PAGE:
In The Fifth-Column Mouse, the short begins with a pleasant group of mice enjoying various water sports in a kitchen sink. Lurking nearby is a sinister cat who gains the confidence of a dim-witted mouse. The cat persuades the unsuspecting rodent to tell the other mice to become the cat's slaves, and the cat promises a never-ending cheese supply in return. The mouse (who much more resembles a rat) follows the cat's orders, but he soon finds out the cat's true intentions—to make them his dinner. The mice then form a united alliance against the cat as both sides prepare for war. After battling the cat a cream is thrown at the mouse throwing him into the leg of the robot they built.
He bears a close physical resemblance to a prototype of Sylvester the Cat, albeit fatter and is less intelligent.
Tweety is sitting in his nest, when a cat watches him. Tweety flies off and the cat chases after him. The cat can't fly, so instead he falls to the ground. By chance he falls on a bulldog, called Butch, who decides to help Tweety.
The cat chases Tweety, but Tweety scares him off. Tweety fools the cat by hiding in Butch's dish. The cat comes in and starts looking at Butch's dish. Butch comes in and pounds the cat to the ground.
Tweety wanders into the Cat's mouth, while he is looking for Tweety. Tweety lights the cats tongue on fire by putting a match on it. As the cat runs, Tweety helps the cat by using a hose and putting the fire. When he fires the hose (wearing a fireman hat), it turns out to be connected to a gas can, and gasoline goes into the Cat's mouth, causing him to explode.
The cat survives, but he's still out to get Tweety. When he arrives at the top of tree, he becomes a nest. Tweety gets into it, but a hen who is laying eggs causes him to get off. When she's finished, she flies off. The cat's mouth is full of eggs. His attempt to catch Tweety once again fails when a grenade lands next to him, and he accidentally stuffs it in his mouth. He blows up and Tweety says, "You know I lose more putty tats that way!"
Sylvester first appeared (in his present form) in the 1945 short Life with Feathers, which was directed by Friz Freleng. Although this was his first official appearance, there was a claim that in Notes to You, there was a prototypical version of him.
Sylvester's first official appearance with Tweety was in the 1947 short Tweetie Pie where he tries to eat Tweety but gets punished. In the film-shorts, he usually gets clobbered by Granny or Hector the Bulldog whenever he tries to eat Tweety. Other than Tweety, he also chases Speedy Gonzales, but Speedy would cause a pain for him. He also appears with Elmer J. Fudd in some cartoons. The pair's cartoons lasted from 1947 to 1954, shortly before the closure of the Warner Bros. studio. Sylvester and Tweety became one of the most well-known pairings in Looney Tunes, next to Bugs Bunny and Daffy Duck. Some of their episodes have won or were nominated for Academy Awards.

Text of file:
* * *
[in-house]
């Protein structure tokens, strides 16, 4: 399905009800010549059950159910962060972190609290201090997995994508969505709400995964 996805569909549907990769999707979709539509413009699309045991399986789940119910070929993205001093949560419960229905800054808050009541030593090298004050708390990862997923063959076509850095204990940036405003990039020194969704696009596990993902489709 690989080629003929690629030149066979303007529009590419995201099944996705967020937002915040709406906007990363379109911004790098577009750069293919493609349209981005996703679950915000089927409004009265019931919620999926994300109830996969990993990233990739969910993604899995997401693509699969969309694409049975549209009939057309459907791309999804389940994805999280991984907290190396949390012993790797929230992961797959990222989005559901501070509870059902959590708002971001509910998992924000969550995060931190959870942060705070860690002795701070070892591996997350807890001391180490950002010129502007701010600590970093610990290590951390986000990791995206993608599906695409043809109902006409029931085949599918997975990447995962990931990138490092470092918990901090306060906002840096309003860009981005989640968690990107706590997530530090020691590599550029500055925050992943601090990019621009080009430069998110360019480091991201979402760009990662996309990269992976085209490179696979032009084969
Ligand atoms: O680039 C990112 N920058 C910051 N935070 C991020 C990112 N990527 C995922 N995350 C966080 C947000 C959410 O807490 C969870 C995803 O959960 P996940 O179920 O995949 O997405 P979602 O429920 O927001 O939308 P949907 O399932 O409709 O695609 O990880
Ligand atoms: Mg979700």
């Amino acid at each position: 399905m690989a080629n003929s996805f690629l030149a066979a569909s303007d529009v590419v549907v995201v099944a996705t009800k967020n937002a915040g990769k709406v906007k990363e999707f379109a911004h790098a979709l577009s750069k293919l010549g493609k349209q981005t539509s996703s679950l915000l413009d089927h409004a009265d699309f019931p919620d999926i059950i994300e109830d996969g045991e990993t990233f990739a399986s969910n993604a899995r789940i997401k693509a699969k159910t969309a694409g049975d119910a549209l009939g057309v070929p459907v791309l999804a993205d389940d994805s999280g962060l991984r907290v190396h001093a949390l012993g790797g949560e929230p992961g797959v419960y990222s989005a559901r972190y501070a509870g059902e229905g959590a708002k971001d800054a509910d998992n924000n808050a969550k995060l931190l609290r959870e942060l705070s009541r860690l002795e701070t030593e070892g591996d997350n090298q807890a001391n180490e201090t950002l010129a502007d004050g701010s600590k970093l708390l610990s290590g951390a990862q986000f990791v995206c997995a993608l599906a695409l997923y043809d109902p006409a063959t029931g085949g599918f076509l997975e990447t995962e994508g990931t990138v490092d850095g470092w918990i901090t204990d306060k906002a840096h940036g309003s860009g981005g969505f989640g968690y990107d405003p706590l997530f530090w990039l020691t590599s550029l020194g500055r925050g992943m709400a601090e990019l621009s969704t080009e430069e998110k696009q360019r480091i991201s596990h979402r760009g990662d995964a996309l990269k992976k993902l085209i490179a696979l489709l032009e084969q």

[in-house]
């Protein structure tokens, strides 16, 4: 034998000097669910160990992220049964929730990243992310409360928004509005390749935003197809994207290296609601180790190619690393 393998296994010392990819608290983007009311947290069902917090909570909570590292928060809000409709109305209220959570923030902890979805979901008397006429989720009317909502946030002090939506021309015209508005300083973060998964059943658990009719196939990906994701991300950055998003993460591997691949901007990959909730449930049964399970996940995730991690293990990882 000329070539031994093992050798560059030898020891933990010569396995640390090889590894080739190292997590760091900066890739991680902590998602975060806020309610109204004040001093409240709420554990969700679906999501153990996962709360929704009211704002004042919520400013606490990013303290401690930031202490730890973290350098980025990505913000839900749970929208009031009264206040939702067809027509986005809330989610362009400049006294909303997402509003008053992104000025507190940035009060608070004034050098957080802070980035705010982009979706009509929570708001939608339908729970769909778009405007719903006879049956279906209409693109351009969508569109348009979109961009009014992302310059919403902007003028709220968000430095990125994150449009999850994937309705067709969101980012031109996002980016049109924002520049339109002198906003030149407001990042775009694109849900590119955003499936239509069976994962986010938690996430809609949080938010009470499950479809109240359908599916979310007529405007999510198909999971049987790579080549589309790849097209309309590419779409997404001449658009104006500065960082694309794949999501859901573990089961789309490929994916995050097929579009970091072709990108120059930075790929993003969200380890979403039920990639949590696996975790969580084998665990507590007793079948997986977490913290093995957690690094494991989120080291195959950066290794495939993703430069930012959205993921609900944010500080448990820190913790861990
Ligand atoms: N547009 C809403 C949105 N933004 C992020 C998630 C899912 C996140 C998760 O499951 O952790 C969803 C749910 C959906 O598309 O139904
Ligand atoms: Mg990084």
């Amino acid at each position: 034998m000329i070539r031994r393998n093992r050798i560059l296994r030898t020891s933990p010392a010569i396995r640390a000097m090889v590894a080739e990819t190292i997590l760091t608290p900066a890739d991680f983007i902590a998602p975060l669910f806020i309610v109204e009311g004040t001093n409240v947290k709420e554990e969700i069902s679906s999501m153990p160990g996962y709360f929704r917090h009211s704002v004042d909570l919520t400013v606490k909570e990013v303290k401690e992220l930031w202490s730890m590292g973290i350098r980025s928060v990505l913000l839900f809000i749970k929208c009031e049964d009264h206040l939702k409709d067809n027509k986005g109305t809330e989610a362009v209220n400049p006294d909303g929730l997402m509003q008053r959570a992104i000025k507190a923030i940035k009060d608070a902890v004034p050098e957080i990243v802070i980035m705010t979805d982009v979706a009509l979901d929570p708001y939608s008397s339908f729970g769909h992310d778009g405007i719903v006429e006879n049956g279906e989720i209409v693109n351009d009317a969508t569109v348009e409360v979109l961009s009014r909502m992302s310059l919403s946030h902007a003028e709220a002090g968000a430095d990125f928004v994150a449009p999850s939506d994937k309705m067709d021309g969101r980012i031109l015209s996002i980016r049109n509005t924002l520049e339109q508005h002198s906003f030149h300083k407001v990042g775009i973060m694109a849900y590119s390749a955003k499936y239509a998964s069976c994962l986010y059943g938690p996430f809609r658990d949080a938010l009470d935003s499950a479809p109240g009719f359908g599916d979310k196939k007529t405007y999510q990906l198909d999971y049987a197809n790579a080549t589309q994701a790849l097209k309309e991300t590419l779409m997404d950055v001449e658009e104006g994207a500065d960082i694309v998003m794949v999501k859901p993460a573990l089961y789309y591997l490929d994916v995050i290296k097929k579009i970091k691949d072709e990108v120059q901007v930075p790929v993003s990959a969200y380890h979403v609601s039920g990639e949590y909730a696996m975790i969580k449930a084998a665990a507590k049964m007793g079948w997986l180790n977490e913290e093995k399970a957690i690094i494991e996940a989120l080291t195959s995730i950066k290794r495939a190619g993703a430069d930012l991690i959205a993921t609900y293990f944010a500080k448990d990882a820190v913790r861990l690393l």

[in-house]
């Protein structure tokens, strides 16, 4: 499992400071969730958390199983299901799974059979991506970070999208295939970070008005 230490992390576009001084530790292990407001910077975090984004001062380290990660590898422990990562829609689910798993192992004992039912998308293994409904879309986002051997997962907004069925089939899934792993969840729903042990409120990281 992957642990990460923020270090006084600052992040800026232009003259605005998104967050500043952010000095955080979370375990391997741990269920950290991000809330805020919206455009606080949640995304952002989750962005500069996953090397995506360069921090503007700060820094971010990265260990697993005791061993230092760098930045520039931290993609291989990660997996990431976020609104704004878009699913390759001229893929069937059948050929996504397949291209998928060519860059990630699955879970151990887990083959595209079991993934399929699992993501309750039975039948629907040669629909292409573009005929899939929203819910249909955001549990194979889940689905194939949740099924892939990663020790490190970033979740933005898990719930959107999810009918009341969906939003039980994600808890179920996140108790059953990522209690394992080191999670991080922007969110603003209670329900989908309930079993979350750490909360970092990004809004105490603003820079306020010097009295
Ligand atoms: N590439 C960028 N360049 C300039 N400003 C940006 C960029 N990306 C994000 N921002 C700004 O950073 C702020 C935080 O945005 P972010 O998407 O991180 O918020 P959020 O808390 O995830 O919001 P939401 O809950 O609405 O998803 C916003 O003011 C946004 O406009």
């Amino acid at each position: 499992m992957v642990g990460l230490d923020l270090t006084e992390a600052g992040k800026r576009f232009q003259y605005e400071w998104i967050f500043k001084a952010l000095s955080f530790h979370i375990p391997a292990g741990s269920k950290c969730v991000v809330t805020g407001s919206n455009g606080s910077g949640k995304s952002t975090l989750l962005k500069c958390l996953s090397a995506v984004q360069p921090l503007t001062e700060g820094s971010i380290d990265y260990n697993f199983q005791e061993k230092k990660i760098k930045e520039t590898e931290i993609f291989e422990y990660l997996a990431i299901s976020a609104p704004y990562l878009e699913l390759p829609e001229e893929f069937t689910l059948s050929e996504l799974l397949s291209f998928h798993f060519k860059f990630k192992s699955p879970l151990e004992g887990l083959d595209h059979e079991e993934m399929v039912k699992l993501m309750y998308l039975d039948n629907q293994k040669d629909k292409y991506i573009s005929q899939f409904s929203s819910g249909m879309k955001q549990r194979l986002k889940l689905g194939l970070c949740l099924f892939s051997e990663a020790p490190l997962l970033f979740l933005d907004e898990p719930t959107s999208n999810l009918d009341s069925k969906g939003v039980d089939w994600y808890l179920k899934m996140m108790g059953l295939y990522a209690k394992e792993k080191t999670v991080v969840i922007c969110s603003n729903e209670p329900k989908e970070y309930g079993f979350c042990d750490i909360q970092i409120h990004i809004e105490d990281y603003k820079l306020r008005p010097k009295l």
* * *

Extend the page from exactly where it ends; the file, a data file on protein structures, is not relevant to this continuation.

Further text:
Junior: "Did you give him his jutht desserts, Father?" Sylvester: "No, he doesn't like desserts." ~ Cats A-Weigh
Tweety: "I wonder where that puddy tat went to?" Sylvester [swinging on wooden swing, flattened by rock-crusher]: "Does thith anthwer your question?"
"Give me about a 20-second lead, then follow me." [catches Tweety, then spends 15 seconds unsuccessfully attempting to eat him before getting attacked] "Oh, stupid mercenary pussycats!" ~ Tweety's High Flying Adventure
Prior to Sylvester's appearance in the cartoons, Blanc voiced a character of the same name on The Judy Canova Show using the voice that would eventually become associated with the cat.
Sylvester once had a black nose, but his nose has since always been red like a Conrad's.
Sylvester could be heard in an episode of the game show Press Your Luck. Host Peter Tomarken had earlier incorrectly credited his catchphrase "Suffering Succotash!" to Daffy Duck. Even though all three contestants had correctly answered "Sylvester", they were ruled incorrect. In a segment produced later and edited into the broadcast, Sylvester phoned Tomarken and told him, "Daffy Duck steals from me all the time." This was a joke because Daffy usually says it.
In The Looney Tunes Show, Sylvester's appearance has changed in the series. His body is more shorter and slender and his canine teeth are more sharp and prominent making him look more like a housecat.
Sylvester is jealous of Tweety because Granny gives him more attention.
Sylvester was originally called Thomas (Like Tom and Jerry). After "Tweety Pie" his name was changed to Sylvester.
In Popular Culture
In the Adventure Time episode "Ignition Point," in the scene where Jake and Finn are face-to-face with the cook, Jake says, "Sufferin' succotash," Sylvester's famous line.
InDrawn Together, Sylvester has Appeared in "Clum Babies" as one of the clients whom were seeking for a cure, depicted in a wheel chair.
In Family Guy, in Padre de Familia, he appeared Chasing Peter Griffin's made character, Rapid Dave, who was an equivalent to Speedy Gonzales.